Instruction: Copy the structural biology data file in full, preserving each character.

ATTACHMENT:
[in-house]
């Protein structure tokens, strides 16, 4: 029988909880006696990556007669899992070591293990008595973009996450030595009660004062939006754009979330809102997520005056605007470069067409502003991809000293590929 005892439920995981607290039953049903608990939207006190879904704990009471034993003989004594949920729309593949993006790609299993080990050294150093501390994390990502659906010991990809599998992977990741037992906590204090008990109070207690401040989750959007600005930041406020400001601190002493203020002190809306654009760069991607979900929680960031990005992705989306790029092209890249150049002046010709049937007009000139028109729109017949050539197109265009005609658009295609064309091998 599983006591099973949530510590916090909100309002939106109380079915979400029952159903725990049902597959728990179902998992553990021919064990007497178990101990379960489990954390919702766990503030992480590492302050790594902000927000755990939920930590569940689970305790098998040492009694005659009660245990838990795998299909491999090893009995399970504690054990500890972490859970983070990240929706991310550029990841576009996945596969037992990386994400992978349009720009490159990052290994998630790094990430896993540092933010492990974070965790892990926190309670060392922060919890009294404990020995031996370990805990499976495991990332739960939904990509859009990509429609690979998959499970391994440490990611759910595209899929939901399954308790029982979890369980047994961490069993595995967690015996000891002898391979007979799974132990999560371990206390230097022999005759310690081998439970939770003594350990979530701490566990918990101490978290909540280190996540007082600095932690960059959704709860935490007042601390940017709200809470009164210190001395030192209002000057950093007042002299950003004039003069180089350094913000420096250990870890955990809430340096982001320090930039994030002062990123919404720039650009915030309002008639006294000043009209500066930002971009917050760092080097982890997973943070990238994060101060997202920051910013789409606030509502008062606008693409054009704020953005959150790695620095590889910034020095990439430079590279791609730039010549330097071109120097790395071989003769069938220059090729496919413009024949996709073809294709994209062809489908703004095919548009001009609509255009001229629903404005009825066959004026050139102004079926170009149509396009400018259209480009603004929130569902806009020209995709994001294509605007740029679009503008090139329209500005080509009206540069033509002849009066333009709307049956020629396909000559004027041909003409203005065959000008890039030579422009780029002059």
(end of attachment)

[in-house]
């Protein structure tokens, strides 16, 4: 029988909880006696990556007669899992070591293990008595973009996450030595009660004062939006754009979330809102997520005056605007470069067409502003991809000293590929 005892439920995981607290039953049903608990939207006190879904704990009471034993003989004594949920729309593949993006790609299993080990050294150093501390994390990502659906010991990809599998992977990741037992906590204090008990109070207690401040989750959007600005930041406020400001601190002493203020002190809306654009760069991607979900929680960031990005992705989306790029092209890249150049002046010709049937007009000139028109729109017949050539197109265009005609658009295609064309091998 599983006591099973949530510590916090909100309002939106109380079915979400029952159903725990049902597959728990179902998992553990021919064990007497178990101990379960489990954390919702766990503030992480590492302050790594902000927000755990939920930590569940689970305790098998040492009694005659009660245990838990795998299909491999090893009995399970504690054990500890972490859970983070990240929706991310550029990841576009996945596969037992990386994400992978349009720009490159990052290994998630790094990430896993540092933010492990974070965790892990926190309670060392922060919890009294404990020995031996370990805990499976495991990332739960939904990509859009990509429609690979998959499970391994440490990611759910595209899929939901399954308790029982979890369980047994961490069993595995967690015996000891002898391979007979799974132990999560371990206390230097022999005759310690081998439970939770003594350990979530701490566990918990101490978290909540280190996540007082600095932690960059959704709860935490007042601390940017709200809470009164210190001395030192209002000057950093007042002299950003004039003069180089350094913000420096250990870890955990809430340096982001320090930039994030002062990123919404720039650009915030309002008639006294000043009209500066930002971009917050760092080097982890997973943070990238994060101060997202920051910013789409606030509502008062606008693409054009704020953005959150790695620095590889910034020095990439430079590279791609730039010549330097071109120097790395071989003769069938220059090729496919413009024949996709073809294709994209062809489908703004095919548009001009609509255009001229629903404005009825066959004026050139102004079926170009149509396009400018259209480009603004929130569902806009020209995709994001294509605007740029679009503008090139329209500005080509009206540069033509002849009066333009709307049956020629396909000559004027041909003409203005065959000008890039030579422009780029002059």